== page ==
One of the largest social media news stories this week has been around the ‘retirement’ of social media celebrity Essena O’Neil.

As an 18 year old health and fashion blogger whose Tumblr, YouTube and Instagram accounts had over 500,000 followers, O’Neil had established herself as an online influencer amongst a demographic group that companies were interested in reaching.

O’Neil was publicly successful, with companies paying her to endorse their products to her fans, an Australian agent and a US agency looking to pick her up.

However this week O’Neil released a video announcing her withdraw from this aspect of her social media stardom, expressly pointing out that the image she had so carefully shaped online to be appealing and authentic was just that, an image.

She’s followed that up with the video below, which emphasises how easily people can get caught up in chasing likes and followers and lose sight of the values that make them authentic.

Why I think social media sucks from Essena O’Neill on Vimeo.

O’Neil’s actions speak to a truth of social media that is rarely discussed in pop articles or social influencer videos and blogs.

Being seen to be authentic on social media is critical for individuals and companies seeking to establish themselves as relevant and influential with their audiences, however even more importantly authenticity is important for one’s own self-image and value.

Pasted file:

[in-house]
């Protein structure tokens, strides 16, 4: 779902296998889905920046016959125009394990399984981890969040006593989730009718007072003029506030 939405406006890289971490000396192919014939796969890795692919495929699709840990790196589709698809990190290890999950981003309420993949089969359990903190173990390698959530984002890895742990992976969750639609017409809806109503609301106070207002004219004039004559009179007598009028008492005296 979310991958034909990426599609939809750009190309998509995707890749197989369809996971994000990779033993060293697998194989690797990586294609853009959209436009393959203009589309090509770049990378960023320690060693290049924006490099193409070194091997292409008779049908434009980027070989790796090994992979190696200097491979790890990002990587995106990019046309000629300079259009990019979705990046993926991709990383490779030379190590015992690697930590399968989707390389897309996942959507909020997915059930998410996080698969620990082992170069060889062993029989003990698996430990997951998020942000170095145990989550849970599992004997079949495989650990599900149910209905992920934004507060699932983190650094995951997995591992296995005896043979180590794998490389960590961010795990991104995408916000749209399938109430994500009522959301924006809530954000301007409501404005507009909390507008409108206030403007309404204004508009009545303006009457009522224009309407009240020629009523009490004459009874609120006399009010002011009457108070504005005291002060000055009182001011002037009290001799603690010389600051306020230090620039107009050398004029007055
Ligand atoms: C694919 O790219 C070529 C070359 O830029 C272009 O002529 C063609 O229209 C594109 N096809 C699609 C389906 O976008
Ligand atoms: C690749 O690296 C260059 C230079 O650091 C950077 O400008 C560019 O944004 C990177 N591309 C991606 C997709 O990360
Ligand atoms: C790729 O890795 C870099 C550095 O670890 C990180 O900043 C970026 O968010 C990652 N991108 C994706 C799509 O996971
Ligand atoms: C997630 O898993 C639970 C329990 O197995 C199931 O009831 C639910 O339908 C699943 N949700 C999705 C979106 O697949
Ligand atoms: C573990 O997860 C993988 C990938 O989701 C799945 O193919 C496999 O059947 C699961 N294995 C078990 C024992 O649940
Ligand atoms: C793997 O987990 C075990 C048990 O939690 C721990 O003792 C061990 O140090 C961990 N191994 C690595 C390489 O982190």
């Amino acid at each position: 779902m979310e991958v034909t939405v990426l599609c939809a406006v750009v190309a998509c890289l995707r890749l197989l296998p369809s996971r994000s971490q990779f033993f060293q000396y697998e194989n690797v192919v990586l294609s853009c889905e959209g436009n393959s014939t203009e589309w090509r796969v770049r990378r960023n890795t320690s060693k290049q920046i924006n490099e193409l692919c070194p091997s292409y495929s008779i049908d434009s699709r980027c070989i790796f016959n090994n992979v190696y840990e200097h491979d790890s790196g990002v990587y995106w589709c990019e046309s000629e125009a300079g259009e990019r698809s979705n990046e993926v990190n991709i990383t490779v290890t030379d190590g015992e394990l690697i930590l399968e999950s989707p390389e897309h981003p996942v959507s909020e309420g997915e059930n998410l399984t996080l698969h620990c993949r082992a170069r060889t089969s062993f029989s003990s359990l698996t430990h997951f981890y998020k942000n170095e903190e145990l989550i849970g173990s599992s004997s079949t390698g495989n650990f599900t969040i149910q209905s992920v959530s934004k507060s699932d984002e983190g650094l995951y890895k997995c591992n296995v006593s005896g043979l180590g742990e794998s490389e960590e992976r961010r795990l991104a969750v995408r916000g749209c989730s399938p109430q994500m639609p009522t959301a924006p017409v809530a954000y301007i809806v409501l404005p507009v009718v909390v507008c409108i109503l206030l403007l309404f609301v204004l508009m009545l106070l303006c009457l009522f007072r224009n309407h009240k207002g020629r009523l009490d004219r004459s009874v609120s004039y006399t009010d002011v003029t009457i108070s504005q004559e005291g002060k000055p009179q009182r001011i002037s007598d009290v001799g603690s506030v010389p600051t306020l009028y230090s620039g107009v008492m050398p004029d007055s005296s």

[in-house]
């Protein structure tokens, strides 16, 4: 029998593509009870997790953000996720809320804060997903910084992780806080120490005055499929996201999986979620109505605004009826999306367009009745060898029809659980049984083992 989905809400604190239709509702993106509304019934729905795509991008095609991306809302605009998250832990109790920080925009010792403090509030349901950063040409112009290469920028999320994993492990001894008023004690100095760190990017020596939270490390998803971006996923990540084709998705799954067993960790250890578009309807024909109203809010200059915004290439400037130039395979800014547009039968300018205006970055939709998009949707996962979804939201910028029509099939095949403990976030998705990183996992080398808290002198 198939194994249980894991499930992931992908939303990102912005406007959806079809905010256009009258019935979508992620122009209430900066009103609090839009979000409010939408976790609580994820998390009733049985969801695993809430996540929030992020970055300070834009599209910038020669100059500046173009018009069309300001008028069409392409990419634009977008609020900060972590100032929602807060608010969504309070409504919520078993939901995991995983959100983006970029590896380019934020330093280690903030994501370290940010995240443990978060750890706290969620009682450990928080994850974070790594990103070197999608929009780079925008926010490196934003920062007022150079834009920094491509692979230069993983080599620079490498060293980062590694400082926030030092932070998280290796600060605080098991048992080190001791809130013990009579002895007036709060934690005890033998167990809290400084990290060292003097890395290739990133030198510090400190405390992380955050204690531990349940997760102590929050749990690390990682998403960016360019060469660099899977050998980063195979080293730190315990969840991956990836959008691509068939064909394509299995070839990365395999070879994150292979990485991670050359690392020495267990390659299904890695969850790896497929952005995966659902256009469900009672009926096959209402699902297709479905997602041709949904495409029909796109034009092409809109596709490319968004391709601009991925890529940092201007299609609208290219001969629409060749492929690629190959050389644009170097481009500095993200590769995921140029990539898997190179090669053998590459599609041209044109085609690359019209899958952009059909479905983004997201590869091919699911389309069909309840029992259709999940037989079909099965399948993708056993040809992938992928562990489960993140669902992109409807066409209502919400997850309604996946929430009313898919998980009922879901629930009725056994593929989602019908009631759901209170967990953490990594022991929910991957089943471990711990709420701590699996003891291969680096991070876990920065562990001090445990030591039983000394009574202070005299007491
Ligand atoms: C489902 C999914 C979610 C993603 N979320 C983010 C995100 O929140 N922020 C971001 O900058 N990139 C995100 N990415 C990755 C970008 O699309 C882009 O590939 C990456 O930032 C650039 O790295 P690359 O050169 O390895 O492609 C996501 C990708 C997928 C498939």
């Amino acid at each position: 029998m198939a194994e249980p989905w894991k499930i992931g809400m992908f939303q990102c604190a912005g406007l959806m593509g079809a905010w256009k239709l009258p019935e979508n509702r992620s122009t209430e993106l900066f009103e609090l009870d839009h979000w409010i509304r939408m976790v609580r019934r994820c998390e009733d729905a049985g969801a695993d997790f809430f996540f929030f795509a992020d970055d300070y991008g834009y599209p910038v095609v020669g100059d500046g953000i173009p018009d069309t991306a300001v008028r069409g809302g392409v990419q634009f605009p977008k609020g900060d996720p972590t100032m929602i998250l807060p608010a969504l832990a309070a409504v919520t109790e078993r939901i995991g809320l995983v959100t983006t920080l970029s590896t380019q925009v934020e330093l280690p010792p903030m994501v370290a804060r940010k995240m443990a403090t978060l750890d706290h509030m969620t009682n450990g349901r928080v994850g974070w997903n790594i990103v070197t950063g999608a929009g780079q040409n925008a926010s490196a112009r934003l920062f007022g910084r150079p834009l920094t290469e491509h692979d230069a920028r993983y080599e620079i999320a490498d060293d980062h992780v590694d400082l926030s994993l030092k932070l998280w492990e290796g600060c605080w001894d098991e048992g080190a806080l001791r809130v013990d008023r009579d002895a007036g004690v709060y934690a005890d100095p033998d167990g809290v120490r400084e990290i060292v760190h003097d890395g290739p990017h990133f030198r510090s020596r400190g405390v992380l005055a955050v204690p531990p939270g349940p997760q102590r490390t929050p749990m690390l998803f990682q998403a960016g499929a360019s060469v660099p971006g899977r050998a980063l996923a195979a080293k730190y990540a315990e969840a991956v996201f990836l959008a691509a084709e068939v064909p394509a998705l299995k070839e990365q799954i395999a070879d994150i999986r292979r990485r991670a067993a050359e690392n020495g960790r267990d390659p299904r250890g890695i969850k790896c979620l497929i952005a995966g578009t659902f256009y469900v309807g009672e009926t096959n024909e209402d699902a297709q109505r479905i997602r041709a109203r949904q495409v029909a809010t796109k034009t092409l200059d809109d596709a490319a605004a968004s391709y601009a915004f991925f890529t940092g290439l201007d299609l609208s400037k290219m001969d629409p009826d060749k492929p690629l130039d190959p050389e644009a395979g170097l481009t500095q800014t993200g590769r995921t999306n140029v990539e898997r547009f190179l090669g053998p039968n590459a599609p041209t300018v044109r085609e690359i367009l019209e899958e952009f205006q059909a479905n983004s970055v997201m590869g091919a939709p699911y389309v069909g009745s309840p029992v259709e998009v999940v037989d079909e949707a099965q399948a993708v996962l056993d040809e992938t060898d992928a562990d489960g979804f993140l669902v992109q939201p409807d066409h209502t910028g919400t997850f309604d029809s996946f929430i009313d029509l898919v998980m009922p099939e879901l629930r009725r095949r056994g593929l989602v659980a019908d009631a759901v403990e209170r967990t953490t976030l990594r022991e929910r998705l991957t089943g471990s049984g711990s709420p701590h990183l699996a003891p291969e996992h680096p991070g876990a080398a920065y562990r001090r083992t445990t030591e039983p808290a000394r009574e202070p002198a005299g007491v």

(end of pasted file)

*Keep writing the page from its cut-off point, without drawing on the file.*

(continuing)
O’Neil is a young person, and it is no surprise that she became caught up in the social media marketing machine. At some point in her journey from fresh face to online model she lost one of the most critical elements of authenticity, being true to oneself.

Fortunately O’Neil has realised this and is in the process of reassessing who she really is and what she stands for – a not uncommon journey for an 18 year old, though generally not carried out under as much public scrutiny as O’Neil faces as an Internet celebrity.

O’Neil’s story is one that other individuals and organisations seeking to build their brands online should be mindful of.

It’s great to build a successful brand online and being seen to be authentic is key to it, but authenticity must involve being true to one’s own values, self-image and aspirations.

Gaining the world while losing yourself ultimately is not authentic nor healthy for either a business or an individual.

Those seeking to build their online authenticity should regularly assess whether they are simply trying to be seen as authentic or whether they are being true to their own values, personality and goals.